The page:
A study of 1,280 patients treated and monitored at the Stony Brook World Trade Center Health and Wellness Program who also contracted COVID-19 reveals that the responders who have suffered from chronic conditions from WTC exposures and the experience of the 9/11 tragedy appear to have more infection severity and long-term sequelae than responders who do not have chronic diseases resulting from WTC exposures. The findings are published this month in the International Journal of Environmental Research and Public Health.
Led by Benjamin Luft, MD, director of the Stony Brook WTC Health and Wellness Program and lead author, the study compared patients with WTC-related chronic disease and those without such conditions. All of the patients tested positive for COVID-19. The study participants had a wide range of symptoms or had no symptoms from the infection. They were categorized as having moderate (n=536), mild (511), or severe symptoms (104), or asymptomatic (129).
“Our findings point toward the need to monitor these chronically ill patients who contracted the infection even more closely,” said Dr. Luft. “They all suffer from various chronic conditions brought on by exposures at the World Trade Center site. This study alerts us to even more problems they may face in the future.”
The researchers found that a number of existing chronic conditions appeared to predispose the patients to COVID-19-related severity, and/or were associated with long-term COVID sequelae. For example, they reported that among those with severe infections, 60 percent had previously diagnosed upper-respiratory disease, 49 percent with gastroesophageal reflux disease (GERD), 35 percent have obstructive airway disease, and 20 percent have concomitant psychiatric disease.
Of note is that patients determined to have significant COVID-19 sequelae were measured by self-reported severity scales.
After an analysis of the data from each of the participant groups, the researchers determined that COVID-19 severity was independently associated with age (older with more severity), Black race, obstructive airway disease, and with worse self-reported depressive symptoms.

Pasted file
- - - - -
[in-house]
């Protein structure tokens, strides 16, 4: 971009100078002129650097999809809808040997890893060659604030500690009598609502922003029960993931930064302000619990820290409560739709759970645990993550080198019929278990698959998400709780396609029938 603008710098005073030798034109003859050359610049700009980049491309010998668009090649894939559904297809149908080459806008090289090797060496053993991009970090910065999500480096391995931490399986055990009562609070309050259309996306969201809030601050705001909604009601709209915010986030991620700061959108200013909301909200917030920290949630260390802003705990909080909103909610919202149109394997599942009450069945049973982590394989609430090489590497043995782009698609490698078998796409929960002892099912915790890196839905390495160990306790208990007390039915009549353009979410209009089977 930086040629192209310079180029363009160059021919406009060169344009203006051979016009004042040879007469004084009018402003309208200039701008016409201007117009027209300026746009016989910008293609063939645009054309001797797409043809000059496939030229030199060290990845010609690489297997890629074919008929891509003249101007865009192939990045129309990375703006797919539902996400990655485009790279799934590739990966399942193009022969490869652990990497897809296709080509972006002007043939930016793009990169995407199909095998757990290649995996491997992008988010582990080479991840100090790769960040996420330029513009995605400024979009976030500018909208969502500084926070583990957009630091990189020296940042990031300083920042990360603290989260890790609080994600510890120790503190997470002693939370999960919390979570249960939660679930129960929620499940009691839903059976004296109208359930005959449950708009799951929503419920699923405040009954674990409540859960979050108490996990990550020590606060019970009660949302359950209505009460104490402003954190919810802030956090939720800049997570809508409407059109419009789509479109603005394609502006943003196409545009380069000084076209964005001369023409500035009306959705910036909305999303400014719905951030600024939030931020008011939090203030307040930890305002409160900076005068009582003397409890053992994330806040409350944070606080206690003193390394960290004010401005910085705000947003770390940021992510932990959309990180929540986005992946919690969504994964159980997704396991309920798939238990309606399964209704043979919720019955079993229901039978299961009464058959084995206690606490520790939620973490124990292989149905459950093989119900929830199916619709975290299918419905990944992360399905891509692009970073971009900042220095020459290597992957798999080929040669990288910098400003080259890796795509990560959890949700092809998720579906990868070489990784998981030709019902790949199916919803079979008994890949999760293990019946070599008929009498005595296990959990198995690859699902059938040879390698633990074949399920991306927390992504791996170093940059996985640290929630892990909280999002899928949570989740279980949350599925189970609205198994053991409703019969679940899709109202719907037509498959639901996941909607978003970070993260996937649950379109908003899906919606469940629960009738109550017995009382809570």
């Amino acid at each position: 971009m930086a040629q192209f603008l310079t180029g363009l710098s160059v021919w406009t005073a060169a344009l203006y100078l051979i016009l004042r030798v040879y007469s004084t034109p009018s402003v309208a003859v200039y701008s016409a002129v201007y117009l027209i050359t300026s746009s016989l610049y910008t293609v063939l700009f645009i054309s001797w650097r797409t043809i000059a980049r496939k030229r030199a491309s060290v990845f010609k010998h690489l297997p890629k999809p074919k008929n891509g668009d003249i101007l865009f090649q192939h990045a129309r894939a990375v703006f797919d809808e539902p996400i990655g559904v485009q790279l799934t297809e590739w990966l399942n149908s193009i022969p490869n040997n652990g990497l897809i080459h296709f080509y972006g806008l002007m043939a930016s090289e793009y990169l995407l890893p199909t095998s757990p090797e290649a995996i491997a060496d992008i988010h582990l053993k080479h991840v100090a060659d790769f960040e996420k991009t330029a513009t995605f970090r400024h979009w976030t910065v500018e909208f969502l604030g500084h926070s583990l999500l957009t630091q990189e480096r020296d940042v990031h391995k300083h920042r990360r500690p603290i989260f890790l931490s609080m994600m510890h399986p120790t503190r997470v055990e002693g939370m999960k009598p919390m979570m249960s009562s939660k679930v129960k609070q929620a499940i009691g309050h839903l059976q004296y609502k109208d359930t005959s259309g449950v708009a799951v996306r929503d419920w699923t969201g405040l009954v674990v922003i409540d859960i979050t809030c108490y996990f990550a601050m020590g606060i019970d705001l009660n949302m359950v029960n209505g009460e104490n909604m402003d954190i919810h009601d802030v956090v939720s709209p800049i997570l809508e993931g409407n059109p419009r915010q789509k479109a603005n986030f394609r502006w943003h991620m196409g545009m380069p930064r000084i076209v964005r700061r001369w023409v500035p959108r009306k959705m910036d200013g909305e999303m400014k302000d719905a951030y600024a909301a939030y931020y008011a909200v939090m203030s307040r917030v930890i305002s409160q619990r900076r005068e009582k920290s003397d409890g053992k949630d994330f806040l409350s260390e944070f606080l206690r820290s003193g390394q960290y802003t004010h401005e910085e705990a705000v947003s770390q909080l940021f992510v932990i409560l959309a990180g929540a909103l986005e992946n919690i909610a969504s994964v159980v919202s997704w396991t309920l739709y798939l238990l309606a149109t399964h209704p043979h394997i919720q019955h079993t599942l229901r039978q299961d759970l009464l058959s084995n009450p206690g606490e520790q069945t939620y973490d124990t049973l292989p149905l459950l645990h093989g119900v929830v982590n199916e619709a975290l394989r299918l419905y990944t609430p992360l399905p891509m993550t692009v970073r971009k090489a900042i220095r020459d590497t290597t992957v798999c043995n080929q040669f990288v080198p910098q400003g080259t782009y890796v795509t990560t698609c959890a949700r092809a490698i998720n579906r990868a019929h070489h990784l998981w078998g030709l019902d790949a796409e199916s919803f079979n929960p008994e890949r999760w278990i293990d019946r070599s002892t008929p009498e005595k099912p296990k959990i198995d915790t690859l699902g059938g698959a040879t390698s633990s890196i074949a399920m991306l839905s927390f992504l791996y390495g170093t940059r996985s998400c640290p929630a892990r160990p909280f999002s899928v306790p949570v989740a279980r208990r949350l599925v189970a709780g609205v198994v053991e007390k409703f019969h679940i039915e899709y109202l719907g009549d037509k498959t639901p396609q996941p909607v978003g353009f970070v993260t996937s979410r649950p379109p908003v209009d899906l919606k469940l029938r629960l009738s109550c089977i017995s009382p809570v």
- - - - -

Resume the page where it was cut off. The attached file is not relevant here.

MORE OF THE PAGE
Dr. Luft and colleagues point out that why some individuals have more severe COVID-19 is unclear in any population and is not fully understood. The same can be said for this population, as scientists continue to explore the full reasons why some people develop severe infection and others do not.
The authors further write that in their patient cohort “COVID-19 disease severity was the strongest and the only factor significantly and consistently associated with the main post-acute COVID-19 sequelae outcome, as well as symptom-specific categories of post-acute COVID-19 sequelae. Taken together, the results contribute new evidence that both pre-existing respiratory and mental health conditions constitute risk factors for more severe COVID-19 symptoms, which in turn can put patients at a higher risk for long-term health sequela.”
“Long COVID was very common, especially in those individuals with chronic conditions with more severe infection symptoms. In fact, 57 percent of WTC responders with symptoms severe enough to cause hospitalization had persistent COVID symptoms,” said co-author Sean Clouston, associate professor, Department of Family, Population and Preventive Medicine at the Renaissance School of Medicine, and Program in Public Health.
“With re-infections on the rise, it is incredibly important that we continue to monitor the impact of COVID on these responders and that we consider the possibility that these COVID infections have already left a lasting imprint on this group and much of the public’s health,” he emphasizes.
Dr. Luft says that this patient population will be monitored closely as society moves further out from the COVID-19 pandemic — essentially to determine whether post-COVID-related health issues continue or increase more with this group compared to the program’s other WTC responder patients.
“We are doing further studies to see if the reason for persistent symptoms connected with the infection is due to continued inflammation in the brain and lungs,” added Dr. Luft, citing one example of their follow-up clinical research of this particular responder population.
The research was funded by the National Institute of Occupational Safety & Health.